Tale of Sand
Created by: Ramón Pérez, Jim Henson, Jerry Juhl
Published by: Archaia
ISBN: 1936393093 (Amazon)
Sometimes the legacy of a creator is too great. Sometimes the lifetime of achievements by a single imaginative voice is so overbearing that it will forever eclipse that creator’s exterior works, making it impossible to view those works for what they are. But maybe that’s okay and maybe that’s how it ought to be. After all, a painter’s landscape cannot simply be a landscape on its own; it will always be a part of the painter, an extension of that artist’s life. The fourth book of an author exists always in contradistinction to the three it followed and those that might follow it.
It’s completely impossible to read anything J.K. Rowling writes without conjuring the spectre of Harry Potter—and maybe that’s right and good. A sentence is only sensible in context of the sentences among which it makes a home. Punch Drunk Love is lent a particular poignancy for the audience awareness of Adam Sandler’s prior oeuvre—and maybe that should be template for our interaction with all works. These cultural artifacts we enjoy do not and cannot stand alone and of their own. Every piece of music, literature, film, and art is the product of a single moment within a series of moments in the life of a creative source which exists in a creative epoch built of an endless complexity of circumstances, histories, motives, and movements. Each of these are important to the generation of the piece—and of course some bear more direct influence on the final result—so maybe it’s not necessarily unfortunate for a piece to be weighed under by the reputation of its builder.
So when I approach Tale of Sand, JIM HENSON’s Tale of Sand, perhaps we should embrace both the good and the harm that come to the work because of the association. Honestly, at this stage of the review, I’m not sure whether I appreciate the work more due the association or less. That’s part of what will be going on here. Me trying to decide. Regardless, let’s get base evaluation out of the way at the outset: Tale of Sand is worth most comics readers’ time11Though possibly not money, depending on how much one values story over art.—whether penned by Henson or not.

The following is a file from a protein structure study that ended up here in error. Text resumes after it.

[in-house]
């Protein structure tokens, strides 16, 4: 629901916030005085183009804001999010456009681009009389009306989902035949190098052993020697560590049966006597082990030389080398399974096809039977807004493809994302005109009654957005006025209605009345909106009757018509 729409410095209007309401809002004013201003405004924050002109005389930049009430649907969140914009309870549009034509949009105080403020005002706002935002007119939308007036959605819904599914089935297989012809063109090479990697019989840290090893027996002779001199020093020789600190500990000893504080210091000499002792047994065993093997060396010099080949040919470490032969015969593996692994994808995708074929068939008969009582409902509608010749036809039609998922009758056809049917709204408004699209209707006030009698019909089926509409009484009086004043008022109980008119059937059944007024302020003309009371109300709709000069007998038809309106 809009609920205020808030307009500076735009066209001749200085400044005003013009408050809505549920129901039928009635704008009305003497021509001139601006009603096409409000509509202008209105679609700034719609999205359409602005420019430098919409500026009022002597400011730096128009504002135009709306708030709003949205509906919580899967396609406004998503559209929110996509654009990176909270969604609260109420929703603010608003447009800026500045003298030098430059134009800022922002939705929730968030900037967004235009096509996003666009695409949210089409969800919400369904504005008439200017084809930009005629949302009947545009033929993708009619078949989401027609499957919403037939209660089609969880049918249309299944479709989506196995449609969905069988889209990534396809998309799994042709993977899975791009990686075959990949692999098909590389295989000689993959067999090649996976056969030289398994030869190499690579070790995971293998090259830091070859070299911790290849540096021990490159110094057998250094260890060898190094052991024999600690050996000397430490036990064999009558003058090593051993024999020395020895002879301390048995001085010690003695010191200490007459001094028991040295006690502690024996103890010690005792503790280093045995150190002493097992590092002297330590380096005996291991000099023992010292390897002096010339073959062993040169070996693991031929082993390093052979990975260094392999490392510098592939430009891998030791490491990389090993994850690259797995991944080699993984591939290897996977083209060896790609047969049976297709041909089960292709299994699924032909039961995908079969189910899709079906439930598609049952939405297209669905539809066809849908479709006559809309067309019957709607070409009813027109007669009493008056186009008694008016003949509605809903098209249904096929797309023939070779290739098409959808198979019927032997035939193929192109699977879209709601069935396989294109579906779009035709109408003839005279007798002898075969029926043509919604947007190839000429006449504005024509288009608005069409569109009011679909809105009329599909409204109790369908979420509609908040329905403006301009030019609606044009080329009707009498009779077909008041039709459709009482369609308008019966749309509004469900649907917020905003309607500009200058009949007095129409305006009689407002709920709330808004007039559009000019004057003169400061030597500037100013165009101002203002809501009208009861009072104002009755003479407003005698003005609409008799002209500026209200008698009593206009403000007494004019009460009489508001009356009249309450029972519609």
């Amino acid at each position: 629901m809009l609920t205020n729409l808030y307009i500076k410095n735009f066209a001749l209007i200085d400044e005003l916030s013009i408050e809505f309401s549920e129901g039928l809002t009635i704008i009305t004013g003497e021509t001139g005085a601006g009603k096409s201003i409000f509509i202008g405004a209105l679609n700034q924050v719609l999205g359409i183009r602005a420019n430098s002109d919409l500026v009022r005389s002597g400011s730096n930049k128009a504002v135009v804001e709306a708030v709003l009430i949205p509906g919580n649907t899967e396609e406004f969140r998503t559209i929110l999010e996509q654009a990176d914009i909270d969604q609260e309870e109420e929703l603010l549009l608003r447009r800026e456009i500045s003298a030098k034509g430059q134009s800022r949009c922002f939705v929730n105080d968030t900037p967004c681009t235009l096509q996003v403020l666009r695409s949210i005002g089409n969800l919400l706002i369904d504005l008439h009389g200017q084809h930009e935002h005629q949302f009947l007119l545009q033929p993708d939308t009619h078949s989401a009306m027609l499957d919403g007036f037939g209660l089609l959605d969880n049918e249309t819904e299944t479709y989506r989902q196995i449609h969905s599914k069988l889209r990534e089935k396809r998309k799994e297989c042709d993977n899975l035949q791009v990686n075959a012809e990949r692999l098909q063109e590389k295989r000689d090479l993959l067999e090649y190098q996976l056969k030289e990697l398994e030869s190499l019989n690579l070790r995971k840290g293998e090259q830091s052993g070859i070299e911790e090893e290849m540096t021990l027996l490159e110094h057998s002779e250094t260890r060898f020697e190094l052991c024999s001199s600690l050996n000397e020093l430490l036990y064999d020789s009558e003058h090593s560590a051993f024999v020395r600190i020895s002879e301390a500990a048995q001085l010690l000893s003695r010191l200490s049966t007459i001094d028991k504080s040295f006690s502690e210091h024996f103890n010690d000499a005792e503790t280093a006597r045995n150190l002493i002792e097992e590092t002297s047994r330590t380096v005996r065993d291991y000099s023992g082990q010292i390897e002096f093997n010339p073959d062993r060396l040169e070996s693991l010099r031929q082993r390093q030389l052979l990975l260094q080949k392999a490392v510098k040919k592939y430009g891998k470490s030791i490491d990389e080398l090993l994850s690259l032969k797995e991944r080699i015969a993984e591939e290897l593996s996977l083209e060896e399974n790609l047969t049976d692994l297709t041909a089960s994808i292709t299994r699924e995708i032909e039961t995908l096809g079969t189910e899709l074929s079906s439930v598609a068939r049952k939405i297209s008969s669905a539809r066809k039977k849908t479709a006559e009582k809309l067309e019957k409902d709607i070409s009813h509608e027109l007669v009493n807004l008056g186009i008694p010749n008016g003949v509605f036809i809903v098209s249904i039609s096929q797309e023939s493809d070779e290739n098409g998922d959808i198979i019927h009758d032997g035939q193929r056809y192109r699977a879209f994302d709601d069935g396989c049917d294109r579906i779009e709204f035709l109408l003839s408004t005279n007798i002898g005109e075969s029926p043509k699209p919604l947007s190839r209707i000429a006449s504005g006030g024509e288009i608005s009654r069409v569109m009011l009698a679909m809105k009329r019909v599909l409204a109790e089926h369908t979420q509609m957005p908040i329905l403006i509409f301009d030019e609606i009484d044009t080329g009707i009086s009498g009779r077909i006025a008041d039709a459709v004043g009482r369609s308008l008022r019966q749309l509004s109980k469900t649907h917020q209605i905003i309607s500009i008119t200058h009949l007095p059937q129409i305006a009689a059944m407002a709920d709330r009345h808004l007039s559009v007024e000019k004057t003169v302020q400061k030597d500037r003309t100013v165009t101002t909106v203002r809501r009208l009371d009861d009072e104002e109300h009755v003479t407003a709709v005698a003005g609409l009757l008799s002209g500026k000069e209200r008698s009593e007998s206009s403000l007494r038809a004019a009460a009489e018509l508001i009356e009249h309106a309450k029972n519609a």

Tale of Sand is a bizarre experience nearly any way you cut it. Depending on the kind of reader you are, the first thing you’ll notice will be one of two things. Those who pay attention to covers and attribution will off the bat recognize that Jim Henson’s name is featured largely—to the point of being included in the book’s full title, Jim Henson’s Tale of Sand. Those who aren’t quite so concerned with covers or authorship will first open the book and be struck awed by Ramón K. Pérez’ mind-blowing illustrations.
I had seen scans of the book’s art before seeing its title or authorship, so I had the curious position of being sold on it wholly apart from Henson’s name. In fact, for me, Henson’s attachment to Tale of Sand had a rather diminishing effect on my expectations. I know Henson entirely from his puppetry. The Muppets, Sesame Street, The Dark Crystal, Labyrinth. I like each of these moderately well but not so well that I’d ever seek out a work based on Henson’s involvement. And each of these held some tie to my childhood (even though The Muppets were originally tied to adult entertainment through Saturday Night Live). Suddenly I was concerned that a book with such great art would be rendered infantile by Henson’s writing. Pretty groundless, but expectations usually are.
Fancy meeting you here!
Honestly though, Henson’s and cohort Jerry Juhl’s writing is easily the chink in the armor of what is a pretty mouthwatering book. Tale of Sand‘s frontmatter clues us in to the situation. Henson and Juhl worked on a script for a surrealist film for several years in the ‘70s, pitching it around to little success. With the progress of other projects, Tale of Sand was boxed and shelved, where it lay hidden away for decades. Recently discovered, Henson’s company made an alliance with Archaia22I’m unclear whether the relationship grew out of Archaia’s handling of various other Henson IP or if that privilege is result of their relationship that began with Tale of Sand. to produce the film as a graphic novel. In comes Pérez with some of the most gorgeous, crisp, raucous comics art there is and you’ve got a pretty strange book.
Henson’s and Juhl’s idea sends a protagonist on a twisting romp through something like a dream. “Like a dream” in that I can’t guarantee that anyone has dreams that resemble the odd, rambling visual-narratory pace that overlays what is essentially a kind of tight formalism. Maybe people do dream like that. I bet Eco does. I, on the other hand, do not. So to me, the script felt like one of those events where an author tries to describe a dream but relies either too much on narrative thrust or on clichés that we’ve learnt to associate with dreams and dreaming. Then again, maybe the writing team never intended Tale of Sand to be interpreted as being a dream or even being dreamlike—though the title invokes certain ties to a sleepytime wonderland. Hard to say.